Wrapping Boston Marathon Runners in Love, Hope and Peace

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    NEWSLETTERS

    Volunteers at Boston's Old South Church hope to make thousands of scarves for this year's participants

    (NECN: Greg Wayland) - On April 21, thousands are expected to join in the 118th running of the Boston Marathon to defy the spirit of fear growing out of last year's bombing, and one Boston church plans to wrap each runner in love, hope and peace.

    It is a grand and graceful Gothic landmark, and Boston's Old South Church overlooks the terminus of Boston's grand annual Marathon.

    "Old South Church in Boston is located at the finish line. Once a year, we call ourselves the Church of the Finish Line," Senior Minister Nancy Taylor says.

    And these days, in an upper room in a communal labor of love, church volunteers are quietly working hooks and needles, fashioning skanes of blue and yellow yarn into scarfs or shawls.

    "Traditionally we've been knitting prayer shawls for many years for the ministry here," Marathon Scarf Project volunteer Diane Gaucher says.

    Call them shawls or scarfs -- in blue and yellow marathon colors, they will be warm tokens of restoration.

    "I'm the mother of a runner who ran in last year's race and who didn't finish because his race ended in Kenmore Square," Marilyn Jackson Adams, a Marathon Scarf Project organizer, says.

    The runner didn't finish because terror severed that unbroken tradition of peaceful competition.

    "I was up in the church's tower overlooking the finish line, saw an explosion," Rev. Taylor recalls.

    But the city and thousands of runners will take to the course again, including Marilyn's son.

    "This is helping me to show my son how I feel about him and his courage," Marilyn says.

    He and maybe thousands more will have scarfs now.

    "I've always liked the thought of having warmth and comfort for someone in need and this scarf project just really meant kind of the same to me," scarf knitter Mary Thomas says.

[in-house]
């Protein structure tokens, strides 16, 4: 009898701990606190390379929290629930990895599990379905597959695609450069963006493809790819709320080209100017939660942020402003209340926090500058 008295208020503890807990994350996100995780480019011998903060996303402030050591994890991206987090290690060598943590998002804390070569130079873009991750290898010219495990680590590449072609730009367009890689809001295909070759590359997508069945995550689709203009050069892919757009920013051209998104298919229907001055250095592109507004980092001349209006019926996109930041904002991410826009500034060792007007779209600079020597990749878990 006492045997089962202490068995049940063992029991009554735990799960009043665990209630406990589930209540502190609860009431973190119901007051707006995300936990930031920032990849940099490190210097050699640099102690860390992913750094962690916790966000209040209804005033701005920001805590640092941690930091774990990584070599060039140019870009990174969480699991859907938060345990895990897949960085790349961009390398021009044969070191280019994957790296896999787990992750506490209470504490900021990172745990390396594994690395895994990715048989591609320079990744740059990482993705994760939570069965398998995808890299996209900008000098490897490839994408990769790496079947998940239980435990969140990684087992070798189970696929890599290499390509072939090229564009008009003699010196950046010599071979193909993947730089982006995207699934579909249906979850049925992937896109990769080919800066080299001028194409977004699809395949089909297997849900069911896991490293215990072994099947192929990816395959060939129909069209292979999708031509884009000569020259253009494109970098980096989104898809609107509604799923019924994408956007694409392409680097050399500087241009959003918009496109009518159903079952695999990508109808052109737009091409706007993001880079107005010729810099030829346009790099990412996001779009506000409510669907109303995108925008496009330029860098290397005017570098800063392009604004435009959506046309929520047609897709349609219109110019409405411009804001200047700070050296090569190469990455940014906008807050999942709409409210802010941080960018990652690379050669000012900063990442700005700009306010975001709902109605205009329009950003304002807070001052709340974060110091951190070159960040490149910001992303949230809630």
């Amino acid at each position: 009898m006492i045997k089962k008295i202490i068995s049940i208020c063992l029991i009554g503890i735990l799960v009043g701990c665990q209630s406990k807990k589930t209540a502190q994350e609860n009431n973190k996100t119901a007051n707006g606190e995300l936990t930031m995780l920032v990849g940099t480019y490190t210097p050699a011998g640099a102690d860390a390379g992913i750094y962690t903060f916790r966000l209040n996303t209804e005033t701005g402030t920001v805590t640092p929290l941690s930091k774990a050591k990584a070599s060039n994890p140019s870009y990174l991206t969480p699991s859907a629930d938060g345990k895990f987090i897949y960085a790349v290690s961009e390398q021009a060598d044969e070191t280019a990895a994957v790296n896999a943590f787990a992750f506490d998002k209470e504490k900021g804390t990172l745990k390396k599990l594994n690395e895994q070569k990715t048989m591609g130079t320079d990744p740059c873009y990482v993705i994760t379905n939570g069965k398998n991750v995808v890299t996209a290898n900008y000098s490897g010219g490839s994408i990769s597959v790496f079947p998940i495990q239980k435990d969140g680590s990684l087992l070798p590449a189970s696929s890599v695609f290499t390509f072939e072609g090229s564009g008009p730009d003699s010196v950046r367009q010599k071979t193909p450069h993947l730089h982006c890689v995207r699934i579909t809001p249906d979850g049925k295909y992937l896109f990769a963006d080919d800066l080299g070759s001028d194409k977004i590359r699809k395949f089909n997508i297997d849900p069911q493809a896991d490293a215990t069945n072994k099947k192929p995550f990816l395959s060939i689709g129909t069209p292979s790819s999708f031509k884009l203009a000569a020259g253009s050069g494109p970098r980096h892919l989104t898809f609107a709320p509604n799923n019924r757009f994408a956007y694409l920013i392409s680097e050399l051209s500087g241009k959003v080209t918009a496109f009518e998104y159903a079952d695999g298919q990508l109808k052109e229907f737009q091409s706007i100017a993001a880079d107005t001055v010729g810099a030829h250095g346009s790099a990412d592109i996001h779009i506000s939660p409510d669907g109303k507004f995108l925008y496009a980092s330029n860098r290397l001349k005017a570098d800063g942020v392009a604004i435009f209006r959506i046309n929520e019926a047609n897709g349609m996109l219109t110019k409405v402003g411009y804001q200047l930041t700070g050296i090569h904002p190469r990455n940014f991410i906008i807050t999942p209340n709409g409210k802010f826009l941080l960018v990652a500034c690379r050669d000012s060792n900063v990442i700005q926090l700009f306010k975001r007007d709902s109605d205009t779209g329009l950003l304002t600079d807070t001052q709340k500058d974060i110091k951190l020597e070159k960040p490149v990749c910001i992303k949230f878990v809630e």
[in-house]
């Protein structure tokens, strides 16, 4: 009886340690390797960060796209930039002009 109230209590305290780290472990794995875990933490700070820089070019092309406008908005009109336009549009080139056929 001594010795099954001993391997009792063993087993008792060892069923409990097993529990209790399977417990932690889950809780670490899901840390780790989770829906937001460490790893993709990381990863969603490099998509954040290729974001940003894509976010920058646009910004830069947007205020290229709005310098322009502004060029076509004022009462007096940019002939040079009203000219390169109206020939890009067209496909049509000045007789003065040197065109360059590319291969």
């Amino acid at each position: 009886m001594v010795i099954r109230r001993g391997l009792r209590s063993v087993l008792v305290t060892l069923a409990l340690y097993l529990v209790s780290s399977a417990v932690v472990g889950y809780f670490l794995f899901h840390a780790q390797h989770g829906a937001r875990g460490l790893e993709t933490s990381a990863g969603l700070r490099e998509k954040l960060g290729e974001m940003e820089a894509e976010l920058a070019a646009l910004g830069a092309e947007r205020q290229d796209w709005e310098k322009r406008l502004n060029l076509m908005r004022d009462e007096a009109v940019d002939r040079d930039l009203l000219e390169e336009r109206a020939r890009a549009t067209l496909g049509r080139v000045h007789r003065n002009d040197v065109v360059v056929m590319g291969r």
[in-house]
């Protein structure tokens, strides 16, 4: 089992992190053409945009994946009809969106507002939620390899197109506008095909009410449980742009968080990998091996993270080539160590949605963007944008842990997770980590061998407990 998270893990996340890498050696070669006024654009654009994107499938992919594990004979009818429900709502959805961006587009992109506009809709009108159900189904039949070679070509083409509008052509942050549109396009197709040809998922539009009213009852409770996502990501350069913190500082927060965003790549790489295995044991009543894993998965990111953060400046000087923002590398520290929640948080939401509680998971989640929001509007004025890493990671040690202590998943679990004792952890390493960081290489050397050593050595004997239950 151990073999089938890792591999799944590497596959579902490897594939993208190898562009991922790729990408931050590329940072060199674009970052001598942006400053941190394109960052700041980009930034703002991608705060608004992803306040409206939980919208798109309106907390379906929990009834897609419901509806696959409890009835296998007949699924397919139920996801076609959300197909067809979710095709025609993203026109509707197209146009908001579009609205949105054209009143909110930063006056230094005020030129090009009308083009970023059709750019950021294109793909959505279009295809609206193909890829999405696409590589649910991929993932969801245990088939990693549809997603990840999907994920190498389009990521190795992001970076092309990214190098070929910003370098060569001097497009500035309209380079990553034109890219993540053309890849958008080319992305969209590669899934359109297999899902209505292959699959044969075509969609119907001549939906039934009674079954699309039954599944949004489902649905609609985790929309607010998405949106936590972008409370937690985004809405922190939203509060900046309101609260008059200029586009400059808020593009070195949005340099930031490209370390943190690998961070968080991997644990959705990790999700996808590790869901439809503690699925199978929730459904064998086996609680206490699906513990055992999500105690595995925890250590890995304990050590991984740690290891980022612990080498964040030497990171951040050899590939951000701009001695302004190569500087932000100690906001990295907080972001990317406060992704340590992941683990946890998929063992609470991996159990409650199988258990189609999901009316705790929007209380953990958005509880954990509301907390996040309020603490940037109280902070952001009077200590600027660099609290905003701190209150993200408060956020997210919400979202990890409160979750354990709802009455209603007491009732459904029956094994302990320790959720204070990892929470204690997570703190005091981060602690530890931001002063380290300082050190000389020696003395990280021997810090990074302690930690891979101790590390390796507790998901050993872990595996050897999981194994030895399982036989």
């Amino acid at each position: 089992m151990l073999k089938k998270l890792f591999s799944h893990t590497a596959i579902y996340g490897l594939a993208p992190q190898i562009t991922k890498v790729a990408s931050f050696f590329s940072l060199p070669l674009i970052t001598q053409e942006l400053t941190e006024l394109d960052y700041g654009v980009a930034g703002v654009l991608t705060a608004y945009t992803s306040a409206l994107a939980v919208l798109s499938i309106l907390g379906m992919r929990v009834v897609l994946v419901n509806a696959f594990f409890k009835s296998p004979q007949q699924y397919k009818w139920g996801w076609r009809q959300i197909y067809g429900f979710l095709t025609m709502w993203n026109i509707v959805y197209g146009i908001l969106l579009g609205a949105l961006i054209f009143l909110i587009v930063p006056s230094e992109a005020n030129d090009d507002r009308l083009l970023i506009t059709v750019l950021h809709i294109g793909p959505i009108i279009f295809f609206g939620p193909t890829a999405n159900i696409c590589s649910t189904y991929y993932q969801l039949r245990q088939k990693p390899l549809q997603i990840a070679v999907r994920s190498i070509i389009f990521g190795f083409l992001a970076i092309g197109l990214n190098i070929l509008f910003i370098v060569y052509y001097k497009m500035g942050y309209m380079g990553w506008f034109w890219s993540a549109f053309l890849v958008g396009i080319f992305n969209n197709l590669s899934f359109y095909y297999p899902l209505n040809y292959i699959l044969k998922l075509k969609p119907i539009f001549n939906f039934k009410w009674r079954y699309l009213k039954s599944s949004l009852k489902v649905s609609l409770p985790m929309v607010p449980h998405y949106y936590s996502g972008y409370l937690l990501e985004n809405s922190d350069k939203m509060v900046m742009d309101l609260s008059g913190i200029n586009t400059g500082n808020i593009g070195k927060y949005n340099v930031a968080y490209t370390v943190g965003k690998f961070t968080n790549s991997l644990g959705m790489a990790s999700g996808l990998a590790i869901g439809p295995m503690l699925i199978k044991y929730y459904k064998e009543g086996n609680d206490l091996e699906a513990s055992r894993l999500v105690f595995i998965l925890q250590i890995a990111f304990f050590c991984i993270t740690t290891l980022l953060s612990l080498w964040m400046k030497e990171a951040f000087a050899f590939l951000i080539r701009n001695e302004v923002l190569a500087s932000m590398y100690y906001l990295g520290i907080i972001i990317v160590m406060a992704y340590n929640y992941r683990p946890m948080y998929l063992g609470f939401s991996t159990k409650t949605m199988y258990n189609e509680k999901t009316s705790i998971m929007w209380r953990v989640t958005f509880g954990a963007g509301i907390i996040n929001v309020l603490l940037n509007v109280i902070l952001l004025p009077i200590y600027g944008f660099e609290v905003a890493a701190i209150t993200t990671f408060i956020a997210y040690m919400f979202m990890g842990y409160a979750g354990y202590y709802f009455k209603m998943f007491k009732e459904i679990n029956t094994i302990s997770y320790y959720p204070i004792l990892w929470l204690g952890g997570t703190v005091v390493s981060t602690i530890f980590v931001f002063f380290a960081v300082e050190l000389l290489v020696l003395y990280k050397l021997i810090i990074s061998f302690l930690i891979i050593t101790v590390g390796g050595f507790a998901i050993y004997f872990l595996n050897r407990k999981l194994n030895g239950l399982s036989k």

"I haven't knit in probably 50 years, so I've come back to learn how to knit so that not only can I bless the athletes with my prayers, but I can bless them with a shawl," knitter Marie Hurd says.

    If you look closely at one scarf -- an example of so-called "shadow knitting" -- you can see the crossed ribbons, symbol of Boston Strong. They'll be distributed first at the church's annual prayer service for runners, the Sunday before Marathon Monday, which this year is Easter Sunday.

    "We ask them to rise and we bless them, and we bless them to be kept from harm and to be kept safe and to finish the race and to run well," Rev. Taylor says.

    And they'll be draped with scarfs.

    More will be distributed after the race.

    "We just need to get about 30,000 more," knitter Donna Prest of Hollis, N.H. jokes. Everyone laughed, but they'd love to meet that goal.

    They've put out the call to the knitting and crocheting world.

    "To the best of our knowledge, we have people, folks knitting from 27 states," Diane says.

    People in England, France and Australia are also joining the cause.

    "This is just the beginning," Diane says.

    Just beginning at the church that wishes to be the alpha and omega this Marathon Monday.